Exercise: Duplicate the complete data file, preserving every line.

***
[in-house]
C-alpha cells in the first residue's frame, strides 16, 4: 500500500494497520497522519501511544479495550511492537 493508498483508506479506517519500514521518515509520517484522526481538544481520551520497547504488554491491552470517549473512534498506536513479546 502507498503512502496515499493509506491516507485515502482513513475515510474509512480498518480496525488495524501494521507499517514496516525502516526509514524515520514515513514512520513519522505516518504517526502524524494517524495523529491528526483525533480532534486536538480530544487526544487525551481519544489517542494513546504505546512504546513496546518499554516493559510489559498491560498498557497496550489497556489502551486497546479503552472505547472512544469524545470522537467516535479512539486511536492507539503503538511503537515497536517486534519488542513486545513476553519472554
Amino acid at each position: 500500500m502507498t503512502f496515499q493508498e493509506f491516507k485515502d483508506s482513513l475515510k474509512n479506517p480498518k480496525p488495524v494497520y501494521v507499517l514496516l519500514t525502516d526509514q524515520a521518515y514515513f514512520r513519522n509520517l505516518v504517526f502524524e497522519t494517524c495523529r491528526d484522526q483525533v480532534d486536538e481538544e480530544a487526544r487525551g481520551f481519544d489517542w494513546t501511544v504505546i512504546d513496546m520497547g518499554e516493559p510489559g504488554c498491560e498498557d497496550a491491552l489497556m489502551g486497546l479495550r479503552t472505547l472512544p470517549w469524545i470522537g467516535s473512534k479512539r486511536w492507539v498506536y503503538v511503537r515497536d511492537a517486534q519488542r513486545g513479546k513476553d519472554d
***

[in-house]
C-alpha cells in the first residue's frame, strides 16, 4: 500500500494497520497522519501511544479495550511492537 493508498483508506479506517519500514521518515509520517484522526481538544481520551520497547504488554491491552470517549473512534498506536513479546 502507498503512502496515499493509506491516507485515502482513513475515510474509512480498518480496525488495524501494521507499517514496516525502516526509514524515520514515513514512520513519522505516518504517526502524524494517524495523529491528526483525533480532534486536538480530544487526544487525551481519544489517542494513546504505546512504546513496546518499554516493559510489559498491560498498557497496550489497556489502551486497546479503552472505547472512544469524545470522537467516535479512539486511536492507539503503538511503537515497536517486534519488542513486545513476553519472554
Amino acid at each position: 500500500m502507498t503512502f496515499q493508498e493509506f491516507k485515502d483508506s482513513l475515510k474509512n479506517p480498518k480496525p488495524v494497520y501494521v507499517l514496516l519500514t525502516d526509514q524515520a521518515y514515513f514512520r513519522n509520517l505516518v504517526f502524524e497522519t494517524c495523529r491528526d484522526q483525533v480532534d486536538e481538544e480530544a487526544r487525551g481520551f481519544d489517542w494513546t501511544v504505546i512504546d513496546m520497547g518499554e516493559p510489559g504488554c498491560e498498557d497496550a491491552l489497556m489502551g486497546l479495550r479503552t472505547l472512544p470517549w469524545i470522537g467516535s473512534k479512539r486511536w492507539v498506536y503503538v511503537r515497536d511492537a517486534q519488542r513486545g513479546k513476553d519472554d